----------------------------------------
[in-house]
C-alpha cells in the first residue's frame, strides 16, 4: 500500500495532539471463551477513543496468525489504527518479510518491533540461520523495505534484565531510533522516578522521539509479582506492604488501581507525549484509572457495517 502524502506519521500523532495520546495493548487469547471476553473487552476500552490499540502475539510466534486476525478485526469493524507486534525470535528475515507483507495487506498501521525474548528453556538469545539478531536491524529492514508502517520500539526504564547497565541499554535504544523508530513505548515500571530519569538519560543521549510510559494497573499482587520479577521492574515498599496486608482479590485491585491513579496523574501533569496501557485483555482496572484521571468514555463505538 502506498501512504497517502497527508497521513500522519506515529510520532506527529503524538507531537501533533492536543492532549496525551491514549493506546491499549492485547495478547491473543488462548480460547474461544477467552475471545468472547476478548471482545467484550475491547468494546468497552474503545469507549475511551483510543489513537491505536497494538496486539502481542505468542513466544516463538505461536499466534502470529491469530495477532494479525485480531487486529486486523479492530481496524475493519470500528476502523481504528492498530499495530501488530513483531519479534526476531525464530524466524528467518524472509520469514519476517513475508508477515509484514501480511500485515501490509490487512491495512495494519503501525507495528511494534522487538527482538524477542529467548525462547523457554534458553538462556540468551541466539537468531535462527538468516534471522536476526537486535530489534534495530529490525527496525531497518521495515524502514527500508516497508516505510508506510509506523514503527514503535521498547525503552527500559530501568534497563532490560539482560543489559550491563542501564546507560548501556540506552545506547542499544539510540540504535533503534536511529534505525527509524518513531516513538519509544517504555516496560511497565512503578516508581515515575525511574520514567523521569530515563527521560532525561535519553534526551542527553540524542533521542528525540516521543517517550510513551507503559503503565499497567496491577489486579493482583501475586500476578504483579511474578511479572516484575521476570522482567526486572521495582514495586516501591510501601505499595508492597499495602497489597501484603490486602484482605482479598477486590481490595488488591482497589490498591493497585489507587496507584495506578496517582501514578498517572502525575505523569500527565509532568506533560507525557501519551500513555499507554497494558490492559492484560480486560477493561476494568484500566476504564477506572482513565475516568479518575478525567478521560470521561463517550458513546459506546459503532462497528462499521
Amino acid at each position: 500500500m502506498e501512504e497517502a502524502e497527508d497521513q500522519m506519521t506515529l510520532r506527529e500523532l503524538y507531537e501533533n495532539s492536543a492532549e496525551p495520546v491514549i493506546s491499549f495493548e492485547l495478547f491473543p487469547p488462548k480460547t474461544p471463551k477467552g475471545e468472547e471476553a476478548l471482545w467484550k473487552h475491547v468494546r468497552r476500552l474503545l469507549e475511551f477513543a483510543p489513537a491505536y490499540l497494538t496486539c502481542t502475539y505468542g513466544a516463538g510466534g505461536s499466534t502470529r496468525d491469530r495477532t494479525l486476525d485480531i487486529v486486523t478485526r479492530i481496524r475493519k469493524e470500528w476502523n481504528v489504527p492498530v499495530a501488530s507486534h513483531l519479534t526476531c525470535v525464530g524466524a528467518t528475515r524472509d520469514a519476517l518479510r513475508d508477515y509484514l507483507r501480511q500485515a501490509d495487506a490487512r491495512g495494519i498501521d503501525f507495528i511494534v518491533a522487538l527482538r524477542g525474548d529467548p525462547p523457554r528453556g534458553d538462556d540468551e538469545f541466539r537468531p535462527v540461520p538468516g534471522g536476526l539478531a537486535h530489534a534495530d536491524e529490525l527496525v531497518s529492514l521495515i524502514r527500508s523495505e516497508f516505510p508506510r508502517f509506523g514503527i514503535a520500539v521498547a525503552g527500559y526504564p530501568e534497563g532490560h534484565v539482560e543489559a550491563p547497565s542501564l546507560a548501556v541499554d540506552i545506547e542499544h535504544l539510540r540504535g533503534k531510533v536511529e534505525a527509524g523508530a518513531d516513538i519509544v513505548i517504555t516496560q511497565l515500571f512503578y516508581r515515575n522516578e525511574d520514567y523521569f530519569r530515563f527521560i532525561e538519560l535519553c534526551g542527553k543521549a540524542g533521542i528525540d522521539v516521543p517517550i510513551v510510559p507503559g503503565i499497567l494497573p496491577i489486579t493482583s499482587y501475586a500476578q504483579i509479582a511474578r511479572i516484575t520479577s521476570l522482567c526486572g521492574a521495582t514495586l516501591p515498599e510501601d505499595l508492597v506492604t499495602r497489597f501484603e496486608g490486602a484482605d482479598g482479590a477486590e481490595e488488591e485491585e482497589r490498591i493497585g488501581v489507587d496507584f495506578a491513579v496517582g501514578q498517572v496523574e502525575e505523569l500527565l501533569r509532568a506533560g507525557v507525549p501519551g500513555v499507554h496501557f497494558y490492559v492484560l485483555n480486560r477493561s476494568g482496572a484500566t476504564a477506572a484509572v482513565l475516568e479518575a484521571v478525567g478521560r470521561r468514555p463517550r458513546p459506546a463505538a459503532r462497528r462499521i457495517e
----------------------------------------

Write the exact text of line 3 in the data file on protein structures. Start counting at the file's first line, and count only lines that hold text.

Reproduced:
Amino acid at each position: 500500500m502506498e501512504e497517502a502524502e497527508d497521513q500522519m506519521t506515529l510520532r506527529e500523532l503524538y507531537e501533533n495532539s492536543a492532549e496525551p495520546v491514549i493506546s491499549f495493548e492485547l495478547f491473543p487469547p488462548k480460547t474461544p471463551k477467552g475471545e468472547e471476553a476478548l471482545w467484550k473487552h475491547v468494546r468497552r476500552l474503545l469507549e475511551f477513543a483510543p489513537a491505536y490499540l497494538t496486539c502481542t502475539y505468542g513466544a516463538g510466534g505461536s499466534t502470529r496468525d491469530r495477532t494479525l486476525d485480531i487486529v486486523t478485526r479492530i481496524r475493519k469493524e470500528w476502523n481504528v489504527p492498530v499495530a501488530s507486534h513483531l519479534t526476531c525470535v525464530g524466524a528467518t528475515r524472509d520469514a519476517l518479510r513475508d508477515y509484514l507483507r501480511q500485515a501490509d495487506a490487512r491495512g495494519i498501521d503501525f507495528i511494534v518491533a522487538l527482538r524477542g525474548d529467548p525462547p523457554r528453556g534458553d538462556d540468551e538469545f541466539r537468531p535462527v540461520p538468516g534471522g536476526l539478531a537486535h530489534a534495530d536491524e529490525l527496525v531497518s529492514l521495515i524502514r527500508s523495505e516497508f516505510p508506510r508502517f509506523g514503527i514503535a520500539v521498547a525503552g527500559y526504564p530501568e534497563g532490560h534484565v539482560e543489559a550491563p547497565s542501564l546507560a548501556v541499554d540506552i545506547e542499544h535504544l539510540r540504535g533503534k531510533v536511529e534505525a527509524g523508530a518513531d516513538i519509544v513505548i517504555t516496560q511497565l515500571f512503578y516508581r515515575n522516578e525511574d520514567y523521569f530519569r530515563f527521560i532525561e538519560l535519553c534526551g542527553k543521549a540524542g533521542i528525540d522521539v516521543p517517550i510513551v510510559p507503559g503503565i499497567l494497573p496491577i489486579t493482583s499482587y501475586a500476578q504483579i509479582a511474578r511479572i516484575t520479577s521476570l522482567c526486572g521492574a521495582t514495586l516501591p515498599e510501601d505499595l508492597v506492604t499495602r497489597f501484603e496486608g490486602a484482605d482479598g482479590a477486590e481490595e488488591e485491585e482497589r490498591i493497585g488501581v489507587d496507584f495506578a491513579v496517582g501514578q498517572v496523574e502525575e505523569l500527565l501533569r509532568a506533560g507525557v507525549p501519551g500513555v499507554h496501557f497494558y490492559v492484560l485483555n480486560r477493561s476494568g482496572a484500566t476504564a477506572a484509572v482513565l475516568e479518575a484521571v478525567g478521560r470521561r468514555p463517550r458513546p459506546a463505538a459503532r462497528r462499521i457495517e